Institute of Molecular Psychiatry

  • Director: Prof. Dr. rer. nat. Andreas Zimmer
  • University of Bonn
  • Venusberg-Campus 1, Bldg. 76
  • 53127 Bonn

Welcome to the Institute of Molecular Psychiatry. Our research aims to help solving one of the greatest challenges of biomedical research: understanding how the brain works and how psychiatric illnesses develop.

At the focus of our research are molecules that modulate the interaction between the different cells of the central nervous system, which include neurons, glial and immune cells. Most brain disorders are caused by disturbances in brain cell communication or a loss of neurons. Both processes are often intertwined.

Colleagues, patients and other interested visitors will find more information on this website on our research program and our research team. You will also find a list of our publications and the corresponding PDF files, if we are permitted to post them.

Students will find an overview of our general teaching program and information about specific courses. You will also find information if you are considering us for your bachelor or master thesis as well as dissertation.

I am glad to hear from you, if you have any questions or suggestions.

Prof. Dr. rer. nat. Andreas Zimmer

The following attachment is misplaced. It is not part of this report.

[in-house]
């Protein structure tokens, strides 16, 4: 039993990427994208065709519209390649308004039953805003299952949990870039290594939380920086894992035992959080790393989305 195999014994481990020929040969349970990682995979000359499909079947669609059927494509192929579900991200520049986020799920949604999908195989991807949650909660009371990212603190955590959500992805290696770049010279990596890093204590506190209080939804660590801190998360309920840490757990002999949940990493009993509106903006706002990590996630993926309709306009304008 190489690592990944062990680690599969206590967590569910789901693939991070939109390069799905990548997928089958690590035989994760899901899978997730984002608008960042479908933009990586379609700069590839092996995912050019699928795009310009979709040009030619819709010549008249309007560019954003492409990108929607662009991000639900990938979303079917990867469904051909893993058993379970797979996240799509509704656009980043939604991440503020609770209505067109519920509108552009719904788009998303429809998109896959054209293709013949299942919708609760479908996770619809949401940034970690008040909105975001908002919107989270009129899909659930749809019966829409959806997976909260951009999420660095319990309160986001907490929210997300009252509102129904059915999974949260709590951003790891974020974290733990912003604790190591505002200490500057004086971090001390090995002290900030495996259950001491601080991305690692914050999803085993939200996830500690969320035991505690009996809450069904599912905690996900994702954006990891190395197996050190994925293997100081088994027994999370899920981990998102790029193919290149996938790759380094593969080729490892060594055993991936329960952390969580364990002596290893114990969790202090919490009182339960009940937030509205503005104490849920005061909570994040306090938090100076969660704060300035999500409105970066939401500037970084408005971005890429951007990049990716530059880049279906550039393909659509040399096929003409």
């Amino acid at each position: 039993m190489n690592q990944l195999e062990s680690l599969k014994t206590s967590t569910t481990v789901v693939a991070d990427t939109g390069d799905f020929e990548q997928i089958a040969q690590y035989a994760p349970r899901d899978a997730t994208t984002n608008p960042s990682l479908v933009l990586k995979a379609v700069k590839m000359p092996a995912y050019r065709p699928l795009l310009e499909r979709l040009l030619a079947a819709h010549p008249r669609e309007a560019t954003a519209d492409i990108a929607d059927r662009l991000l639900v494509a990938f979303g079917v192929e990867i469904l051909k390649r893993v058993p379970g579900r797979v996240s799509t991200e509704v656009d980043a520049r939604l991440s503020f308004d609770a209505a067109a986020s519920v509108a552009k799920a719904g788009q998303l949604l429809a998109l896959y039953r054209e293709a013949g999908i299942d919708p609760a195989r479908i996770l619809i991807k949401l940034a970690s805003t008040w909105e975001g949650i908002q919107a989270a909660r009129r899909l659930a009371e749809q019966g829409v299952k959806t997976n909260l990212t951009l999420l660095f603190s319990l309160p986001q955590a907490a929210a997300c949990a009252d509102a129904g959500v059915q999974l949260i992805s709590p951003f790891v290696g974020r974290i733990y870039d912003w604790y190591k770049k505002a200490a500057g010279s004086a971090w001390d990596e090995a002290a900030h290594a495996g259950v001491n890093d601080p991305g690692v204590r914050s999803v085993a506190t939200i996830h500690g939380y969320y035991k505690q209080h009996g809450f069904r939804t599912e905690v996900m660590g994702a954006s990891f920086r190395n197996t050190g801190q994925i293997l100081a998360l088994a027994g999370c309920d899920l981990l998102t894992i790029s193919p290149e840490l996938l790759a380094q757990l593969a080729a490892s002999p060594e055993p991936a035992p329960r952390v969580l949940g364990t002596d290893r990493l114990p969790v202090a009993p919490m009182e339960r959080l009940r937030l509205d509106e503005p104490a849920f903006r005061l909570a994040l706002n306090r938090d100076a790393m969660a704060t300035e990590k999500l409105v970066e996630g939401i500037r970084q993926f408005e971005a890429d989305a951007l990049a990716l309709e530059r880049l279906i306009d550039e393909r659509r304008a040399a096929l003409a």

Director, Institute of Molecular Psychiatry

Prof Dr.


0228-6885-0228 6885304

Photo Name Contact CV & Publications

Prof. Dr. rer. nat.

Andreas Zimmer


application/pdf CV_Zimmer.pdf

Prof Dr.

Rudi Balling


application/pdf RudiBallingCV2022.pdf image/png ScreenShot2022-04-21at12.24.10.png

PD Dr. rer. nat.

Andras Bilkei-Gorzo


application/pdf CV_Bilkei.pdf application/pdf Publ_Bilkei-Gorzo.pdf

Kerstin Nicolai



Dr. rer. nat.

Eva Drews-Uebbing


application/pdf CV_Drews.pdf application/pdf Publ_Drews.pdf


Edda Erxlebe



Anne Zimmer

Technician/ Secretariat


Prof. Dr. rer. nat
Andreas Zimmer

Research Highlights

2020/10/08: Cannabinoids, depression and maternal care Endocannabinoid (eCB) signaling has been heavily implicated in the modulation of anxiety, depressive behavior and emotional learning